The best solution is to use good quality drill bits especially if you are drilling holes into a hard material or if you want to drill deep holes. In my experience, I have found bits made from stainless steel to be more reliable.
3. Not maintaining the same angle when drilling
Even the best quality drill bit will break if you don’t maintain the same angle when drilling. This is a mistake most people do especially when trying to make a pocket hole without a jig.
When you change the inclination of the drill bit, you will not only widen the hole but also subject the bit to forces on the side that will cause it to bend. And if the bit is made of brittle material such as cobalt it will break when you exert too much pressure on the side.
Therefore, you should always maintain the angle you start off with when drilling a hole with a drill bit. This is not difficult when drilling perpendicularly but can be tricky when drilling a hole at an angle. You can use a drill guide to help you drill angled holes more accurately and consistently. I like to use the Kreg pocket hole jig to drill angled holes into wood and it makes pocket hole joinery so easy to do.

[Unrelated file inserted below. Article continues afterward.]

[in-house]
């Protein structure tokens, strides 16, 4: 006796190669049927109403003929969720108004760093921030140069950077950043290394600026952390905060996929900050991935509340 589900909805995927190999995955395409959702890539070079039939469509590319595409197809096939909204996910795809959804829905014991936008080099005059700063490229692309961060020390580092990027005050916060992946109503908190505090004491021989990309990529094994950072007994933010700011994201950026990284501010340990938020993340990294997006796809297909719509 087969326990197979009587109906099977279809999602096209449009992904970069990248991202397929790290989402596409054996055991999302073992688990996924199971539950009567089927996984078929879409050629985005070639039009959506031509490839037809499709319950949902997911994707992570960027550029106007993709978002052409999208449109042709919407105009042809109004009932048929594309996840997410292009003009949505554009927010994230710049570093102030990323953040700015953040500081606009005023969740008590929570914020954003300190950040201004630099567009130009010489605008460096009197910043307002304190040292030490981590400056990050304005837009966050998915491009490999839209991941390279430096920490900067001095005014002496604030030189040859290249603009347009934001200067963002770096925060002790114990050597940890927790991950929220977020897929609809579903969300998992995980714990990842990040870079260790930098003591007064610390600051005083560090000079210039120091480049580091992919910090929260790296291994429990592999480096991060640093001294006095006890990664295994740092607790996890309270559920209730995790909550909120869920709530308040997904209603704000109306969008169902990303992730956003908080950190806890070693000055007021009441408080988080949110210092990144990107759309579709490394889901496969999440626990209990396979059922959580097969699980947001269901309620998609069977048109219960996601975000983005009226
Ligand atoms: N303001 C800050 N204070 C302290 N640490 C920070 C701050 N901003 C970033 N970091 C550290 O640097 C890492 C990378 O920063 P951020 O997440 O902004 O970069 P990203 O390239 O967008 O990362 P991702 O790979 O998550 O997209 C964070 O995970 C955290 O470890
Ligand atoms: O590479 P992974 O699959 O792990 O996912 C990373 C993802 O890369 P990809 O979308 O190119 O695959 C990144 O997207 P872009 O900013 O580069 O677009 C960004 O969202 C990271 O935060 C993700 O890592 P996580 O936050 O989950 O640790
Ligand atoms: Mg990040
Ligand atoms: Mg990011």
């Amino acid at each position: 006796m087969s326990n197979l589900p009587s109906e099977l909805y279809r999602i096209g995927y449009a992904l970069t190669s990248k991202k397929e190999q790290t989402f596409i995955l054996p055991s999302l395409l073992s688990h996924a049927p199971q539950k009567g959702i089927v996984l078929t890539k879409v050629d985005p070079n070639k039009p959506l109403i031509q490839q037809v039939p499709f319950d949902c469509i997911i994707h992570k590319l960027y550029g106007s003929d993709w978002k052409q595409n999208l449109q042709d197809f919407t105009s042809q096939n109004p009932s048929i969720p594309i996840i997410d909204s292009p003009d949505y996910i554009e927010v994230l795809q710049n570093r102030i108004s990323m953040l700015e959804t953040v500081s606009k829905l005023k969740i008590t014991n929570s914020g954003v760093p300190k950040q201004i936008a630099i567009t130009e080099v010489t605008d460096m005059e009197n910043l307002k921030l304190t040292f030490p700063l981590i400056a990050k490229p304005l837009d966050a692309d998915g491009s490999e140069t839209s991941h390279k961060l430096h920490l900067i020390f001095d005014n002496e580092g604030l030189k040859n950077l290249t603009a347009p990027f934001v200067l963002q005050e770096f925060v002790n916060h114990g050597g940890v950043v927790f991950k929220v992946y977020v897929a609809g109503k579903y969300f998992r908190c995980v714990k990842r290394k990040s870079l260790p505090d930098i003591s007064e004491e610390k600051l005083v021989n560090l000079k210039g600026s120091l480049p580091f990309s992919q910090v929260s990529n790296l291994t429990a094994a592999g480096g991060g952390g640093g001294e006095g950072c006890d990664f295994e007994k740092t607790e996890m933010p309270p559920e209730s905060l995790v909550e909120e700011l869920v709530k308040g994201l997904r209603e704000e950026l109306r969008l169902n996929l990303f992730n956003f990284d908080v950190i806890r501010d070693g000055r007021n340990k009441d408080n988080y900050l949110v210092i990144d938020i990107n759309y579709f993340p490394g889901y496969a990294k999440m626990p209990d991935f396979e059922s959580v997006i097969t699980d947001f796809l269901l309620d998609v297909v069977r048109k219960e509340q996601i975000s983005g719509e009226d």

4. Drilling too slow or too fast
You will likely break or damage the drill bit if the feed rate is too high or too slow. Drilling too fast or too slow can cause the bit to overheat and become brittle, increasing the chances of it breaking or chipping off. You should run the drill at a moderate speed, especially when drilling dense materials.
Another mistake you should not do is to force the drill bit too hard into the material. Most of the time, all you need for those smaller bits is the weight of the drill. Any additional force may cause the bit to break.
4. Not cleaning the hole frequently
Do you clear the chips from the hole or do you just drill all the way through? If you don’t remove debris that is the likely reason why your drill bits break. The dust increases friction
The best practice is to drill a short depth at a time and back out to allow the chips to clear out of the hole. The chips carry away heat and prevent the drill bit from overheating. This style of drilling small depths and clearing the chips is called peck drilling.